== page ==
Starting an Online Company From Almost Nothing – Our Story

By Chris Mullen, May 12, 2015

What a ride it’s been this past decade. Starting a new business is difficult, time consuming, nerve wrecking and absolutely marvelous. Today, I finally share a long overdue story of how my business partner and I created a fun and profitable online print company known as Printkeg.

Printkeg Team

The Beginning – IDM Firm

Back in 2005, my business partner and I quit our jobs. We both worked for the same small telecommunications company that seemed to be going nowhere. This was a difficult step for us. First, we both greatly respected the CEO of that company and felt guilty about putting him into a difficult position. Second, Tony and I were grossly broke and literally had almost nothing left, especially capital, to even think of starting a business together. Yet, that is what we did. A service-based company is basically all our finances and credit would allow. At that time, we agreed to start up a small development company focusing on SEO, called IDM Firm.

At that time, Tony, co-founder of Printkeg and a proficient programmer, felt he had no choice but to find another job. He was quickly picked up by a competing telecommunications company, and I began marketing myself to people. I was so ridiculously poor and didn’t even have my own laptop or computer, so I was forced to work from my mother’s home on her desktop. My mother probably would have helped me more financially, but without a real business plan, I didn’t ask. To make matters worse, I was still going through a divorce that hadn’t yet been finalized. During his off time, Tony assisted with logo creation and building our own web server, while I hunted for prospects through personal emails, letters, postcards and onsite visitations. I also had to create our first website, business cards and brochures.

Like any small business starting up, that was unquestionably a tough time for us. Eventually, a few real estate and vacation companies hired us primarily for SEO which led to some lucrative web development jobs. As the year progressed, we gained more clients and increased monthly revenue through web hosting and SEO plans. As the new company grew, I learned one valuable lesson: People love personalized care. I would visit customers, talk to them over the phone, email them back quickly and give advice which led to more referrals. I also learned that taking excellent care of people will in itself lead to promising growth.

Our First Step into Printing – IDM Print

Sometime in 2006, IDM Firm began leasing a small office in the back of a tiny print shop in South Carolina called Graphics One which focused on reproduction of home plans along with outsourced print projects. Soon after, Tony and I agreed to buy the company (the owner allowed us to make monthly payments) and venture into digital printing. We imagined big bucks rolling in at that time and were absolutely convinced we could create a “one-stop shop” for small local businesses in need of marketing services. We called this new venture, IDM Print.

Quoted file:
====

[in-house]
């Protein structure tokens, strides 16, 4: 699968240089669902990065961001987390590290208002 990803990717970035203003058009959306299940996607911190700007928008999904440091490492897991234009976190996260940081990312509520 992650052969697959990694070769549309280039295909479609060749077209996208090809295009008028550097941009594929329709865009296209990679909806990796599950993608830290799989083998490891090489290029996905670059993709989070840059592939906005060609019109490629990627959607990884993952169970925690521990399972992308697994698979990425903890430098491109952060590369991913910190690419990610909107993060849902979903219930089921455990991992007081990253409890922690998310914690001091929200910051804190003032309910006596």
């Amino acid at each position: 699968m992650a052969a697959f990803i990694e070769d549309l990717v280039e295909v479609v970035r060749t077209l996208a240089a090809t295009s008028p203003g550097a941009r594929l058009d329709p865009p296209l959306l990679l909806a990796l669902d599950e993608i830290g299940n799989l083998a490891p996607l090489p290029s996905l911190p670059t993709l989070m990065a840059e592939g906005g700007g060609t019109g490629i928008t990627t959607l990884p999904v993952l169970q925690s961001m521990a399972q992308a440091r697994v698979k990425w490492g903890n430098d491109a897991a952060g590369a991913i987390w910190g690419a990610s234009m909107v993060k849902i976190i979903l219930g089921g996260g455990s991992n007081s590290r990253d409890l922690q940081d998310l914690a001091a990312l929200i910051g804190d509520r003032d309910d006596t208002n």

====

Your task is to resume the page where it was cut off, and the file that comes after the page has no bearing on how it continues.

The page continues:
To be honest, a difficult couple years followed. Graphics One had a ton of problems which I convinced myself and Tony could be overcome. Our accountant and attorney were against the transaction, yet I confidently objected and moved forward. I overestimated our chances of attracting business away from the other local Beaufort print companies.  More importantly, we didn’t know nearly enough about the print industry or the abilities of our equipment. We did meet many wonderful people who relied on our services, but that business model could not sustain.

Printkeg is Born

Our new plan was to negotiate our way out of leases, purchase better equipment, reconfigure the business model and look at possibly selling prints online. As two developers, selling online may seem like a no-brainer, but we saw a number of obstacles. Vistaprint and many other online print companies were already dominating, and we initially thought it impossible to compete. Some key staff members at that time were essential in assisting us in locating the answer.

The answer for us at that time was large flyers or small posters. 11×17, 12×18 and 13×19 flyers and posters started as the first products we would try. We discovered larger print companies could or would not offer small quantities (or short runs) for those sizes. Those that did were quite expensive since many commercial print companies were still reliant on offset methods and not yet embracing digital technology. This gave us a small window of opportunity.

We actually created Printkeg as an experiment. We didn’t take the name very seriously, created a funny mascot (Mr. Keg) and built a small website within a couple days. After about a week, we started up some online advertising with Google Adwords and received three orders the very first day. That felt enormously exciting as business owners and as developers. Everyone on our team was incredibly excited about the future and every new order was intoxicating.